The animation is an experience in itself. It’s full of everything you love and adore about Science Saru with its chaotic and fluid animation. Combine the designs from character designer Obutake Ito, who did the designs for Giovanni’s Island, Lu Over the Wall, The Night is Short Walk on Girl, and Taiyo Matsumoto, who was behind the art of Tekkonkinkreet, the visual look of everything is drop-dead gorgeous. From the toned-down yet vibrant colors to the wildly expressive faces that show everyone who they really are and the flashy musical sequences, to the painted look of Tomona’s world through his blind eyes, you have an elevated visual treat that you won’t be able to compare or find in the cinematic landscape. Seriously, the musical sequences not only tell the story of the forgotten souls who couldn’t find rest, but they help paint the rise and popularity of our two leads, as well as the bitter silent anger from the main villain who finds their speaking the truth a threat to his overarching goal to unite the nations. The music itself is a collaborative effort between Otomo Yoshihide and Avu-chan. It’s full of just the best kind of rock with great story-driven lyrics, but also jam session vibes, and when they are paired with the film’s visuals, you get a special treat that beats out most of every musical this year. The voice cast is amazing. Avu-chan is incredible as Inu-Oh, and her performance is easily one of my favorites of the year. She brings a playful innocence to the early part of the character, and when the drama hits, she handles the heavier story beats well. Her scene with the soliloquy is probably my favorite scene of the entire film, and that’s saying something since her performances are the best part of the film. Mirai Moriyama also works well off of Avu-chan, and his singing is also pretty great! They really bring the heart and soul to the entire story, and the other actors do a great job with their own respective roles.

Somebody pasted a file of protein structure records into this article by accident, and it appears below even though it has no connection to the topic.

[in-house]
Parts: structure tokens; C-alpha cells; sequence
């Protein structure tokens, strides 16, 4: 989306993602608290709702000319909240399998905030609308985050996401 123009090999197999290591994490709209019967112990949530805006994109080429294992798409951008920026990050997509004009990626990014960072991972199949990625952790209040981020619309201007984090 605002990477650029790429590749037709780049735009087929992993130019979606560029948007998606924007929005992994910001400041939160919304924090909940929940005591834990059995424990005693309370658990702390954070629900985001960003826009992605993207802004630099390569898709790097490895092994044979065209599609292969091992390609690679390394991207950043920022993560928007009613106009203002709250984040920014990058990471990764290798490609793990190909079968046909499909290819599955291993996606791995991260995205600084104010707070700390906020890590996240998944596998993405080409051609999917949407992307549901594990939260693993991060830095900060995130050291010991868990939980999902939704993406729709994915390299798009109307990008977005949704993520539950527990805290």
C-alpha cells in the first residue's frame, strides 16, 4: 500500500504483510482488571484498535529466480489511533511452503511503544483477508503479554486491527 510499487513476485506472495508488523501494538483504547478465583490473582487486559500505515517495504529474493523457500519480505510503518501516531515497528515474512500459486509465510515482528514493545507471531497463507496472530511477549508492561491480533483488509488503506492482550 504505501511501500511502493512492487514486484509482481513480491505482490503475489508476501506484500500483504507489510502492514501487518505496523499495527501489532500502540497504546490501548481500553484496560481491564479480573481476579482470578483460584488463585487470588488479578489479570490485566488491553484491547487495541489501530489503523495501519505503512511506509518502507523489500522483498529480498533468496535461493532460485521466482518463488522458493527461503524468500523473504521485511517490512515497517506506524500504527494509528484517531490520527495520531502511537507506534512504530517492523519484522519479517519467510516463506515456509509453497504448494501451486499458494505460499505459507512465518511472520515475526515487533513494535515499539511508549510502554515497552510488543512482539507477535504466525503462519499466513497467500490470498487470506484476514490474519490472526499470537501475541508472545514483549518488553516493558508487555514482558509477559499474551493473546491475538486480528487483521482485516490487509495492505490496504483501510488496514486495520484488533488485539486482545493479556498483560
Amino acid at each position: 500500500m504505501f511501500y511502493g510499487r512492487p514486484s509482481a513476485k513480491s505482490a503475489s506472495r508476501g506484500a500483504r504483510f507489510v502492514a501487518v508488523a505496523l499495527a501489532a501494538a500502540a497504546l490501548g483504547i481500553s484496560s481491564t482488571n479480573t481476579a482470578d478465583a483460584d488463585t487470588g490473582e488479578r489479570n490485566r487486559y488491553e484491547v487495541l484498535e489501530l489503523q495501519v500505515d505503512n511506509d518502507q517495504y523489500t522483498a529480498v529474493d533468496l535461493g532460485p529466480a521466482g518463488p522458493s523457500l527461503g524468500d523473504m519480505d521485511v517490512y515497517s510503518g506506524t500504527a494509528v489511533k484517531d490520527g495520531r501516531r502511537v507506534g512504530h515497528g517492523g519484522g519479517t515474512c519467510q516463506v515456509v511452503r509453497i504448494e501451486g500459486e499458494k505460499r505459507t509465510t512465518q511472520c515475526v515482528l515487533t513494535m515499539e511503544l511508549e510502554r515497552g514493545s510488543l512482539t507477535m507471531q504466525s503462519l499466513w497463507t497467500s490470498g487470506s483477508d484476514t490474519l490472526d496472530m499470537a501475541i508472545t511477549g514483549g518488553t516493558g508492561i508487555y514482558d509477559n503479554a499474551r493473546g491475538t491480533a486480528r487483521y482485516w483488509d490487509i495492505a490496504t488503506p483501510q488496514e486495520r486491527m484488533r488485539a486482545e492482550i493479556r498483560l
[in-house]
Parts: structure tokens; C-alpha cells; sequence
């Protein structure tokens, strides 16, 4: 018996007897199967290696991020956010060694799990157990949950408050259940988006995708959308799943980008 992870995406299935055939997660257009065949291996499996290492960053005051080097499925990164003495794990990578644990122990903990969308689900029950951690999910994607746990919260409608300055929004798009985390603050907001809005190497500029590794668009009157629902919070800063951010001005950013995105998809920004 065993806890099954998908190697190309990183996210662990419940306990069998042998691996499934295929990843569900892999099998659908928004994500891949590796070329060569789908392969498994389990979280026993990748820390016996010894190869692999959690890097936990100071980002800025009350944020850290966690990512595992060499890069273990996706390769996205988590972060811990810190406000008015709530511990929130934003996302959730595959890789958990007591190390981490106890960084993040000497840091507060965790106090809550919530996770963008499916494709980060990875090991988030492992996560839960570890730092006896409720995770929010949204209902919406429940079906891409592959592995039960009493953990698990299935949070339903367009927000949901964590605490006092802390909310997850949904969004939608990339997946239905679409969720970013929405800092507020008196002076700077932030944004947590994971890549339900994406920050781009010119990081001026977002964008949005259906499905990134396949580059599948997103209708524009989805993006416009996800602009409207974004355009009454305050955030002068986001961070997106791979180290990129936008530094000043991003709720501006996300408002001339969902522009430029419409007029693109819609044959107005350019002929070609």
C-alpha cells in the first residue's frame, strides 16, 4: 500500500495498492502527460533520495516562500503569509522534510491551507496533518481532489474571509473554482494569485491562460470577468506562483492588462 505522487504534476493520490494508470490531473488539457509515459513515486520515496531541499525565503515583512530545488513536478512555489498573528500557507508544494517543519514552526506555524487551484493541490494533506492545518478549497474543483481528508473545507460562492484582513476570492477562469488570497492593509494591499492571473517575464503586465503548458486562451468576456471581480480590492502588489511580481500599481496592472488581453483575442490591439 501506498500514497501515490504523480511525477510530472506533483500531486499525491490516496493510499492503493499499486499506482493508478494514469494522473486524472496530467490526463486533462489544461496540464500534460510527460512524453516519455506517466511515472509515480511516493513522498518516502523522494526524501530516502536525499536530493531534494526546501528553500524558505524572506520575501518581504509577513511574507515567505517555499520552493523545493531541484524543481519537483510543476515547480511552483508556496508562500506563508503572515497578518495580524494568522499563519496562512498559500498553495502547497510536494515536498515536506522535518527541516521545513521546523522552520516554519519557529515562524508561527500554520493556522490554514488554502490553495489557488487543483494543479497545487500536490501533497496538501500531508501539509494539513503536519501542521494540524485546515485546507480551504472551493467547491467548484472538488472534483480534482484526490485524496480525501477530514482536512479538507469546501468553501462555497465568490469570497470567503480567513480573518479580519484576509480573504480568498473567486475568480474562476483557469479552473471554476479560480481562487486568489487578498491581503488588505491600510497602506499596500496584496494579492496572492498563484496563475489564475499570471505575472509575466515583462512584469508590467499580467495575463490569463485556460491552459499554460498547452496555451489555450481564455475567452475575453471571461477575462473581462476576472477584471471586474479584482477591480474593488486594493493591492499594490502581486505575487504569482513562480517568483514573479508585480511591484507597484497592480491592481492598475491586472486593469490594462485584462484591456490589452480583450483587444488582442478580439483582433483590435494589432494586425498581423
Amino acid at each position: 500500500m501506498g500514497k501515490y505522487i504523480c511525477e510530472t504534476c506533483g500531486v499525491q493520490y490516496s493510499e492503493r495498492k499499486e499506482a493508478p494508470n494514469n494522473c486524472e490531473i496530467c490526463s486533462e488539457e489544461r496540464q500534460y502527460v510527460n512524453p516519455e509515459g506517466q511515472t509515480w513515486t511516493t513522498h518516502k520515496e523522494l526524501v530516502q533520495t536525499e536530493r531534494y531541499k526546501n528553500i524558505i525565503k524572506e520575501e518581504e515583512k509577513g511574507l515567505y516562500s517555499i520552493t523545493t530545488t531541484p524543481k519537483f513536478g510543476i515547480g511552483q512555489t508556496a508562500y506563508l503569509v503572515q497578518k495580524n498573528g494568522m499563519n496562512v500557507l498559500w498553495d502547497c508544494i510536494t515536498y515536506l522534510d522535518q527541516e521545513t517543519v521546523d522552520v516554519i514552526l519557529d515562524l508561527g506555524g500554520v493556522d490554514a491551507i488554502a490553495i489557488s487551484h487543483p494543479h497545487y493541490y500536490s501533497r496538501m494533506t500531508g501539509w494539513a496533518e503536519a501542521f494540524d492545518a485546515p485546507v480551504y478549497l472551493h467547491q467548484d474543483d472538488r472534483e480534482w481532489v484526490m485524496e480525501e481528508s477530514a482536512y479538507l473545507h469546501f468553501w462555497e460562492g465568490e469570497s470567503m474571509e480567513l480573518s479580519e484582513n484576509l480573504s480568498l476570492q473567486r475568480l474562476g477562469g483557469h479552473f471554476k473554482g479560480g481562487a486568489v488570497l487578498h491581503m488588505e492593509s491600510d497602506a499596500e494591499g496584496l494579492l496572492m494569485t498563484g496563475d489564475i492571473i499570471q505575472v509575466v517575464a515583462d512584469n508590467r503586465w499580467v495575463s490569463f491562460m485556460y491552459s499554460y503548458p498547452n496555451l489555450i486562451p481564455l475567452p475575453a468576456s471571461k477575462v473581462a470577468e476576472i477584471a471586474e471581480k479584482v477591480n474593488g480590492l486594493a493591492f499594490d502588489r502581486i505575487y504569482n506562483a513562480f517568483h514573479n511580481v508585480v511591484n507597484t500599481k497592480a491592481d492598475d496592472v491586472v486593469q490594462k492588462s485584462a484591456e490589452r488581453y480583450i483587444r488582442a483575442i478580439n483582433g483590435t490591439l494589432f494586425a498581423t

There will never be enough words to describe the experience of watching a film like Inu-Oh. It’s a fantastical experience, it’s magical, it’s a political drama, it’s a sharp-edged social commentary, it’s a bombastic stadium rock opera, it’s a grand-scale epic, it’s a small-scale emotionally-driven human story, it’s an LGBTQ+ infused journey of two souls looking to tell the stories of the forgotten, and it’s a highly-condensed cinematic experience that could only come from the mind of someone like Masaaki Yuasa. Inu-Oh is everything that he stands for, not only in filmmaking, but in storytelling, his ideals, and as a human being. Inu-Oh, just like Everything Everywhere All At Once, is a cinematic journey through the making of art on screen. It shows you what kind of creative adventures filmmakers can take you on. It’s a film that is firing on all cylinders with its visuals. It’s a film that proudly and definitely spits in the face of filmmakers and critics who talk down to the medium of animation. It viscerally stands and rebels against the naysayers and “Negative Nancies” who keep confining and limiting the medium of animation and storytelling. It’s, once again, everything everywhere all at once. If this thick slice of word loaf didn’t say so already, Inu-Oh is my favorite film of the year. It’s not only the best animated film of the year, but it’s also, bluntly, the best film of the year. You will never see something like Inu-Oh. If you can see it, please do. More people need to see the cinematic brilliance of something so distinct like Inu-Oh. It’s also a fun companion piece to Science Saru and Naoko Yamada’s adaptation of The Heike Story. We may never see a new film by Masaaki Yuasa, but for now, his story has been told, and his journey through the beauty of animation ends here. He rightfully deserves a break, and hopefully, one day, he may return to tell more stories like this one. For now, we shall journey to a fantastic world of the mystical Dragon Balls as we talk about Dragon Ball Super: Super Hero